The first quarter financial report for the city of Pekin showed what appears to be some ups and downs, but it is just a snapshot of money coming and going at a given time.

The first quarter of fiscal year 2016-2017 ended July 31.

Treasurer Jim Wolf told the Pekin City Council Monday, “I think, it’s a very good report. It shows that the city has some very good numbers.

“When you look at a first quarter report, and sometimes the second quarter, you get somewhat of a distortion in results because you collect certain revenues once a year, and that’s most particularly is the property taxes, which come in usually at the end of July,” said Wolf.

The revenue for the general fund was $6,127,800 and the expenses were $5,413,693 for a $714,063 surplus.

The general fund, excluding the stormwater department, were better than budgeted because of lower expenses for the quarter. The results for the same period in 2015 were similar with a slightly lower surplus of $703,559.

Stormwater still drawing a deficit

Stormwater treatment is mandated by the state. The city spent $153,044 on storm water treatment and projects and only brought in $20 for that fund, which created a $153,024 deficit. The Council has rejected requests by the administration for a revenue source for stormwater budget items. The funding for stormwater treatment now comes from the general fund.

The city budgeted $637,212 in revenue for the stormwater fee for the first quarter and $490,250 for expenses, which would have resulted in a surplus of $146,962.

Wolf said, “Without a source of funding, the stormwater department continues to draw down on general resources.”

Veterans Drive payments coming in

The capital projects fund reflect the disbursement of money to pay for the newly opened Veterans Drive South. The city paid some of the bills and must now wait for the state to repay the money, said Wolf. The figures show a $2,017,703 deficit in the fund. The budgeted deficit was $1,566,313. The deficit last year at the end of the quarter was $2,043,832.

“The ‘totals-all funds’ (column) illustrates the distortions, large loses, related to the city’s construction activity in various funds with the sizeable loses and doesn’t give an accurate picture of operating results for the city,” said Wolf.

City Engineer Mike Guerra said Tuesday that the city received approximately $20 million up front from the state for the construction of Veterans Drive South. That money has now been paid out. The actual construction of the road is complete, but the final payout from the state to the city will come in six months to a year after the road specifications are finalized and all of the paperwork is complete. In the meantime, the city is paying the remainder of the construction bills. Once everything is finished, there will be $4.1 million for the rehabilitation of Court Street, he said.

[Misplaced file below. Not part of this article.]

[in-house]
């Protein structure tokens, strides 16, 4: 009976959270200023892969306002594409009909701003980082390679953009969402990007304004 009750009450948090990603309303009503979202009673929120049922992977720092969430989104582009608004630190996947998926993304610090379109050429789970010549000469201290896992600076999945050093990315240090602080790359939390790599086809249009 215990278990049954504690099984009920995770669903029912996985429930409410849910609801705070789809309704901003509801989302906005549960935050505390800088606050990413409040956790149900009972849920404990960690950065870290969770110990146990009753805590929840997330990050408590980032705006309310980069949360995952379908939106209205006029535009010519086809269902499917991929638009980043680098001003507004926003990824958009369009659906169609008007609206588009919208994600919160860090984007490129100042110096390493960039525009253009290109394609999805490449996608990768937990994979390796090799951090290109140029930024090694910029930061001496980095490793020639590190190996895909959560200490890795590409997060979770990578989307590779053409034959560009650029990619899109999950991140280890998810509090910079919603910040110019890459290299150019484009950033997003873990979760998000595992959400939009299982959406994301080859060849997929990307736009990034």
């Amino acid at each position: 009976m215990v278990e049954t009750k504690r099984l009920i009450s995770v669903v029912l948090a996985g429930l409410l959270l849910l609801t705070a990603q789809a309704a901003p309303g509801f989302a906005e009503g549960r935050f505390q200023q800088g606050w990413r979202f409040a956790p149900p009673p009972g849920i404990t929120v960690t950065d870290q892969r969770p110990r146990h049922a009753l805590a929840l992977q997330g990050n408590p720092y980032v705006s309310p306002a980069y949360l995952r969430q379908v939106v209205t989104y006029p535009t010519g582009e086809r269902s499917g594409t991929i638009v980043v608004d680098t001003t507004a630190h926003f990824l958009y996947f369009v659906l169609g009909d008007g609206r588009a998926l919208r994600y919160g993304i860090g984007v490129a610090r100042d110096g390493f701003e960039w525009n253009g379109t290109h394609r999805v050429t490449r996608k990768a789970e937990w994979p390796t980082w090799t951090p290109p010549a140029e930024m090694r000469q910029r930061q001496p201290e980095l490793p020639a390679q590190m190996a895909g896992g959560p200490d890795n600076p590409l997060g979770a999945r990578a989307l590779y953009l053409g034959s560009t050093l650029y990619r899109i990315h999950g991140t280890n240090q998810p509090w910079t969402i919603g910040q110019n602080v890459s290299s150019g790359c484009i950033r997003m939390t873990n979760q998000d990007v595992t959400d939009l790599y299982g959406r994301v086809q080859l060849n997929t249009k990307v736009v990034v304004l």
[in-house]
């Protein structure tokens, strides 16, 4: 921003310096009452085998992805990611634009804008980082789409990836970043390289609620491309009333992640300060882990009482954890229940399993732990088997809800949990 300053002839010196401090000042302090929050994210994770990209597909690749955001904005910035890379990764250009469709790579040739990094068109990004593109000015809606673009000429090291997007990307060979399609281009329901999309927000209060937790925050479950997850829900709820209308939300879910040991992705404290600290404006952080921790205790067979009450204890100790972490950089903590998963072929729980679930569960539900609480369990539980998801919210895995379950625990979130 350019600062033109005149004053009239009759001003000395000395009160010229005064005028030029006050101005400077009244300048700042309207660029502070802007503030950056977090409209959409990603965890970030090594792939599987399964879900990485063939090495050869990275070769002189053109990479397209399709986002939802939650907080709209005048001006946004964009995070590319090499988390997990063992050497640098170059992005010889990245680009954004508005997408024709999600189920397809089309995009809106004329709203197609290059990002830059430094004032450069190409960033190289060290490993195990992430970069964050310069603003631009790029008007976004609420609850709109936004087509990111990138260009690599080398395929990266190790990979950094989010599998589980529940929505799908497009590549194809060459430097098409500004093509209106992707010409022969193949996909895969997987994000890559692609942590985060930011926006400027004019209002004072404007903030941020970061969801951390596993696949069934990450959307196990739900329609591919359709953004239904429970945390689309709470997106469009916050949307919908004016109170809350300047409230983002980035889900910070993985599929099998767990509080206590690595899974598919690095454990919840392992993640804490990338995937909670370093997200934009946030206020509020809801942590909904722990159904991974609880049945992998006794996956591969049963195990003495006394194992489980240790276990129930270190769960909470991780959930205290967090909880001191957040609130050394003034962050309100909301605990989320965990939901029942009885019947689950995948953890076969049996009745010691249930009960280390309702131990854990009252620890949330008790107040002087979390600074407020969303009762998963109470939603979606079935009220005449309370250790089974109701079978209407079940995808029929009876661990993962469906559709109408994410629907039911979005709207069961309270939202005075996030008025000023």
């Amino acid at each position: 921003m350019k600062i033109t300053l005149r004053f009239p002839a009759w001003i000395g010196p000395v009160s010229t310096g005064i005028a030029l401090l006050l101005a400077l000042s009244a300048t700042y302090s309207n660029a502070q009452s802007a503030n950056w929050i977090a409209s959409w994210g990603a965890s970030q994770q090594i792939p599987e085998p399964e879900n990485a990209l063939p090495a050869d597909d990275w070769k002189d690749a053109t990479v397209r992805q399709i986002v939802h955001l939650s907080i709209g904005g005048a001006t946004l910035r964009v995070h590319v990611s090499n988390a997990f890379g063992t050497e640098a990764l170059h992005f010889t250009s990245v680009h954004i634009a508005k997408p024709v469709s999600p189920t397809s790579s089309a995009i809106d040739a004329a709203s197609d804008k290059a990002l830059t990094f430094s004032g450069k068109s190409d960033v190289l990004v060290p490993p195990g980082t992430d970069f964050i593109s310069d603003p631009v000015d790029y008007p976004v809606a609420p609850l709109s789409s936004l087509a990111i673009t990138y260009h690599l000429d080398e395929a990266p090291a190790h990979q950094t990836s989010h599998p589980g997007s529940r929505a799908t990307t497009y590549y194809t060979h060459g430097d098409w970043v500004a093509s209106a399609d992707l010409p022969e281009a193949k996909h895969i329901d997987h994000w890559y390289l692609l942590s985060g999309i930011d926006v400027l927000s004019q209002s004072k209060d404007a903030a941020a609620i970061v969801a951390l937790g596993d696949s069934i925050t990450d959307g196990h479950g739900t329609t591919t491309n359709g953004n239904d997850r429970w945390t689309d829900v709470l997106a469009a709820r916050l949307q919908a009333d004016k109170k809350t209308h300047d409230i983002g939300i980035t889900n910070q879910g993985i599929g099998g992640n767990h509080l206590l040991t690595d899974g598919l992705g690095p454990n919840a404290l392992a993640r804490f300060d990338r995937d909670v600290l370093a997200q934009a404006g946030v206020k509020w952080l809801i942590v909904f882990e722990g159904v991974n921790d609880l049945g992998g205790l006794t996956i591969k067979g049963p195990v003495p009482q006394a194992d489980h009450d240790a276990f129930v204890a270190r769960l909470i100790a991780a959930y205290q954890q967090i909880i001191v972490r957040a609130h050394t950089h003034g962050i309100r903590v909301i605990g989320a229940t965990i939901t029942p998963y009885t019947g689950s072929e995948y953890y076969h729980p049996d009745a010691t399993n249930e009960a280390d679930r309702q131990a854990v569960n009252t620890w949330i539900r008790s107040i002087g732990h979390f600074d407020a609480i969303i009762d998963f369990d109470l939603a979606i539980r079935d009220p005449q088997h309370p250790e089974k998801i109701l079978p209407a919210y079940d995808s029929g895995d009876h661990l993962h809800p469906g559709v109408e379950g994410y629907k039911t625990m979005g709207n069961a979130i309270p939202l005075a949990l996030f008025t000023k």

Bus, sewer, garbage reporting fine

The school bus expenses were “very” high for the quarter because the annual $900,000 payment for buses came out, said Wolf.

The figures show a $267,371 deficit. The city budgeted for a $67,748 surplus for the quarter. Last year, the fund at the end of the first quarter was $356,160.

The garbage fund had a $162,216 surplus. The city had budgeted for a $225,918 deficit. Last year at the same time, the city showed a $169,807 deficit. Wolf said the garbage and sewer funds fees were higher than budgeted because of a switch over from quarterly billing to monthly billing. The last quarterly billing was in February and the first monthly billing went out in May.

Sales tax revenues, said Wolf, have been below budget because of national trends. The city paid its full $550,000 refund to the state, which was the result of an overpayment to the city of Corporate Personal Property Replacement tax. That means the city will be receiving its full payment of CPPRT. Income taxes are also higher, but the Illinois Department of Revenue is projecting lower collections for FY 2017, which Wolf said will further stress the budget. The video gaming tax continues to climb on a monthly basis.

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